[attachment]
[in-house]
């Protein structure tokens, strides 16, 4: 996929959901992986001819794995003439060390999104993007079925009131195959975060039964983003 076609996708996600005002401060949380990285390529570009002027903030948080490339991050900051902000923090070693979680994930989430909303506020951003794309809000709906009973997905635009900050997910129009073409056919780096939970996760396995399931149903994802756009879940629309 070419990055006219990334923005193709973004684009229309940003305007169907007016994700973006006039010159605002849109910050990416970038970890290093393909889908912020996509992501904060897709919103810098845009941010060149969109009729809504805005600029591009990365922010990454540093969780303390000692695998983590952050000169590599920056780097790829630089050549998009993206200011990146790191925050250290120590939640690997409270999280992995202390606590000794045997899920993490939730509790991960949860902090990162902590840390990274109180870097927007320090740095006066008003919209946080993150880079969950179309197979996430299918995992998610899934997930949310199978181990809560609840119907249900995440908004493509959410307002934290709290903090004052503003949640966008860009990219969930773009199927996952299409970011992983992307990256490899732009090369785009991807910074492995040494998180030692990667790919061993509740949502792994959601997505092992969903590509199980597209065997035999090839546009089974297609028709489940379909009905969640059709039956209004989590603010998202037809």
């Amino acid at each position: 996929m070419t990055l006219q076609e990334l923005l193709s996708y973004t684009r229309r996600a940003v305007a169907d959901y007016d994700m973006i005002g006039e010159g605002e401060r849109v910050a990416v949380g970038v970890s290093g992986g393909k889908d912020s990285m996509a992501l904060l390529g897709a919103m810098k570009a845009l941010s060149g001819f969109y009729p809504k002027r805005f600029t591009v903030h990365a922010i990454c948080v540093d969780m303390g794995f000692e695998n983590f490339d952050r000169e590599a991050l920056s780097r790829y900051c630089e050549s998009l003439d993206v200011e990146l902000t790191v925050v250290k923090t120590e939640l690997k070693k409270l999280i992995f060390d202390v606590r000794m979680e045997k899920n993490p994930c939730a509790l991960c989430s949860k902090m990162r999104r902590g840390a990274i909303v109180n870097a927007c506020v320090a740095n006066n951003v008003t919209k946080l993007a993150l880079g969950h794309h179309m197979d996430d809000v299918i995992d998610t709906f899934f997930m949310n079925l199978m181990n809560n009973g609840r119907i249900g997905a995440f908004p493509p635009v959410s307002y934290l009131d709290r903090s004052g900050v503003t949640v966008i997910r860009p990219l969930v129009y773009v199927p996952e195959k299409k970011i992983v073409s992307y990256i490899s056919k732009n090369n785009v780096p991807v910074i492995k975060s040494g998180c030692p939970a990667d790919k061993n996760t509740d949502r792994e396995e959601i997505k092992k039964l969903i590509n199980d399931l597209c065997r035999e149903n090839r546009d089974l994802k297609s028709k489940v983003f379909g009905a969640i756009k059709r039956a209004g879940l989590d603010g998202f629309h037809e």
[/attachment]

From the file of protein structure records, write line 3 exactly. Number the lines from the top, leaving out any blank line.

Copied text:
């Amino acid at each position: 996929m070419t990055l006219q076609e990334l923005l193709s996708y973004t684009r229309r996600a940003v305007a169907d959901y007016d994700m973006i005002g006039e010159g605002e401060r849109v910050a990416v949380g970038v970890s290093g992986g393909k889908d912020s990285m996509a992501l904060l390529g897709a919103m810098k570009a845009l941010s060149g001819f969109y009729p809504k002027r805005f600029t591009v903030h990365a922010i990454c948080v540093d969780m303390g794995f000692e695998n983590f490339d952050r000169e590599a991050l920056s780097r790829y900051c630089e050549s998009l003439d993206v200011e990146l902000t790191v925050v250290k923090t120590e939640l690997k070693k409270l999280i992995f060390d202390v606590r000794m979680e045997k899920n993490p994930c939730a509790l991960c989430s949860k902090m990162r999104r902590g840390a990274i909303v109180n870097a927007c506020v320090a740095n006066n951003v008003t919209k946080l993007a993150l880079g969950h794309h179309m197979d996430d809000v299918i995992d998610t709906f899934f997930m949310n079925l199978m181990n809560n009973g609840r119907i249900g997905a995440f908004p493509p635009v959410s307002y934290l009131d709290r903090s004052g900050v503003t949640v966008i997910r860009p990219l969930v129009y773009v199927p996952e195959k299409k970011i992983v073409s992307y990256i490899s056919k732009n090369n785009v780096p991807v910074i492995k975060s040494g998180c030692p939970a990667d790919k061993n996760t509740d949502r792994e396995e959601i997505k092992k039964l969903i590509n199980d399931l597209c065997r035999e149903n090839r546009d089974l994802k297609s028709k489940v983003f379909g009905a969640i756009k059709r039956a209004g879940l989590d603010g998202f629309h037809e």